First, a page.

Birdbaths, like bird houses, should be constructed and sold with the “real” end user in mind. In fact, the average birdbath sold in retail stores and garden supply houses is generally designed with a great deal of people appeal, but not very practical from a bird’s point of view. The same goes for many of the commercially made fishponds and water gardens. To a bird, about the size of child’s teacup, the average backyard water garden must look like an Olympic size swimming pool would to us.
Unlike people, most birds do not find it comforting to plunge into a hot-tub or pool up to their ears for a good refreshing soak. Even two or three inches of water in a relatively shallow birdbath, which may not look like a heck of a lot to us, is probably too deep for the average backyard bird.
If you are purchasing a birdbath for the first time try to find one that either tapers gradually from the rim to the center or is raised in the center – preferably one that has a rough surface. If you already own a birdbath and it is deep, a few small rocks can be arranged so that smaller birds can bathe without fear of falling in.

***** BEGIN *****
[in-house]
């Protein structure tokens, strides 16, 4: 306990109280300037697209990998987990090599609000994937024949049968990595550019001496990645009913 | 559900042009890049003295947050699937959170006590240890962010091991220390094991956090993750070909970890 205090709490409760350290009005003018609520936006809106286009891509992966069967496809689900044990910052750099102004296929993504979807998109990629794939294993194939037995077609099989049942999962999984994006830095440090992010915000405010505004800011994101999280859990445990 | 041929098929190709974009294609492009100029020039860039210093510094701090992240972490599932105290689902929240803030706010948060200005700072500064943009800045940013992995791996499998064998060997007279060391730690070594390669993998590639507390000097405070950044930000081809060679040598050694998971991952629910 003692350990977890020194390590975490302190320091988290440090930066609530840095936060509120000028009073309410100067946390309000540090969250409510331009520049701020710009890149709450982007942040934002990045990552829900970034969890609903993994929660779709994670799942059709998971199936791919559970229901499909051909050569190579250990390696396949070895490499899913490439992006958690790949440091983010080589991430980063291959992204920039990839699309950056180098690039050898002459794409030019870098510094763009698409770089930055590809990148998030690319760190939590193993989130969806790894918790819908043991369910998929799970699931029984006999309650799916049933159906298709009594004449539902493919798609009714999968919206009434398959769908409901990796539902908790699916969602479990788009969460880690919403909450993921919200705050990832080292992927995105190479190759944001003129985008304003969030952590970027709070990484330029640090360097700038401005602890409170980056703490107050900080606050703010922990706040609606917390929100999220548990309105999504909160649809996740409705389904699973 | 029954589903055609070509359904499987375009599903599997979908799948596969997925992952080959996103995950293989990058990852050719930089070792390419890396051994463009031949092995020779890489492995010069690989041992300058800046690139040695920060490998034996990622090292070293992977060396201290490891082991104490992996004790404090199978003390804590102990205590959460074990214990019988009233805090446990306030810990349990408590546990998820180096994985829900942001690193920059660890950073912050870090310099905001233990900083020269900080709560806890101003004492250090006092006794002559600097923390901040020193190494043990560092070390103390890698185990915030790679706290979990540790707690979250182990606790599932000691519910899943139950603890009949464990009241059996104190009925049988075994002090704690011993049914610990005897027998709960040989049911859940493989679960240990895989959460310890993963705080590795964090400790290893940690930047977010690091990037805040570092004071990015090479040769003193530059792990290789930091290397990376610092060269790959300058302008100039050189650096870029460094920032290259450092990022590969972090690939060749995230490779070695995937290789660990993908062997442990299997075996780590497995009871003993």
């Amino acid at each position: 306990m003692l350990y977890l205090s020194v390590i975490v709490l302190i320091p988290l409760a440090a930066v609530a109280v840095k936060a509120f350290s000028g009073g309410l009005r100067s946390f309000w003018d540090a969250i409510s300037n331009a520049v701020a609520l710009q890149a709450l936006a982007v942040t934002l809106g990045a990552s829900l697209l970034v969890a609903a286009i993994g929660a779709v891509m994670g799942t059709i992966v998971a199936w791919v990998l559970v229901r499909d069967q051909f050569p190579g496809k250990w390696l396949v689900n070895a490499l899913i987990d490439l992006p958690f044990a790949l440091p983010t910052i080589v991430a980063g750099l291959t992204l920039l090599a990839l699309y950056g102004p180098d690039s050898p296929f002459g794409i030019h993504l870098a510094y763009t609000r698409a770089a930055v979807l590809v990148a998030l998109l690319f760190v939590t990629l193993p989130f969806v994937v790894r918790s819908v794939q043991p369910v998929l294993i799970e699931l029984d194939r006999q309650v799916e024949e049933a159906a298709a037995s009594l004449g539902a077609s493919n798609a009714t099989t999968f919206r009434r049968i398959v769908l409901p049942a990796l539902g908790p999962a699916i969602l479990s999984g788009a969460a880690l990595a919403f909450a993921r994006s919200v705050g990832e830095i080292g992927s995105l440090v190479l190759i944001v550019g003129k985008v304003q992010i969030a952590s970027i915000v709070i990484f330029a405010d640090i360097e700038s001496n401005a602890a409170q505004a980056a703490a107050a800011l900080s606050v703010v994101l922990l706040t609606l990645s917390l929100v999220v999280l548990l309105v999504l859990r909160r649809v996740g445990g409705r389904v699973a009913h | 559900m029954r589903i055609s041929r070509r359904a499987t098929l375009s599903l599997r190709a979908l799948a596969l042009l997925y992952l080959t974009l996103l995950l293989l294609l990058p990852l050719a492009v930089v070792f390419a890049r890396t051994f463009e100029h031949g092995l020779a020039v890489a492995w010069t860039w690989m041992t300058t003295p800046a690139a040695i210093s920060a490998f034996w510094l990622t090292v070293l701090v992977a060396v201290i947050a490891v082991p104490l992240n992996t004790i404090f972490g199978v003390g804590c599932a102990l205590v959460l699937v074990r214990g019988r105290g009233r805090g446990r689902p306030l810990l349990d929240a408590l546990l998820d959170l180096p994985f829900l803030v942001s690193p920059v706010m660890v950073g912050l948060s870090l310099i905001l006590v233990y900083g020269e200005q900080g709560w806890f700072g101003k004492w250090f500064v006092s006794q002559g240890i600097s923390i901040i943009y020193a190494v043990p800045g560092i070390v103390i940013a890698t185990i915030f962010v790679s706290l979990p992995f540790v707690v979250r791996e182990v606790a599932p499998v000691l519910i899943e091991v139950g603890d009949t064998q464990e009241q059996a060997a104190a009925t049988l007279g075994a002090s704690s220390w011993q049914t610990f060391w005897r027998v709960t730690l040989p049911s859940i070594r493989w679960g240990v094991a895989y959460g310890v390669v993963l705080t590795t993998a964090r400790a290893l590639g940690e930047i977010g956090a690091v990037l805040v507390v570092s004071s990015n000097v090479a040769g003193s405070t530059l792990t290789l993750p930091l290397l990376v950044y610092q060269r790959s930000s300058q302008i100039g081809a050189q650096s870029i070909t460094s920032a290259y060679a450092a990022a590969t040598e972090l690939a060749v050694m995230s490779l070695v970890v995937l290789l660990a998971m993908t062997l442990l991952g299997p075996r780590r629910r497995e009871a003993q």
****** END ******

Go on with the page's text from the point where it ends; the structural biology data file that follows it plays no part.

Birds need water in the winter just as much as in warm, drier months. If you live in an area where temperatures dip below freezing, a heated birdbath or a de-icer added to an existing birdbath will go a long way toward attracting birds to your yard.
All of the de-icers and heated birdbaths we sell are thermostatically controlled to operate only when necessary to keep the water from freezing. When choosing a de-icer, keep in mind that large birdbaths or colder climates require higher wattage de-icers to keep at least part of the birdbath ice-free.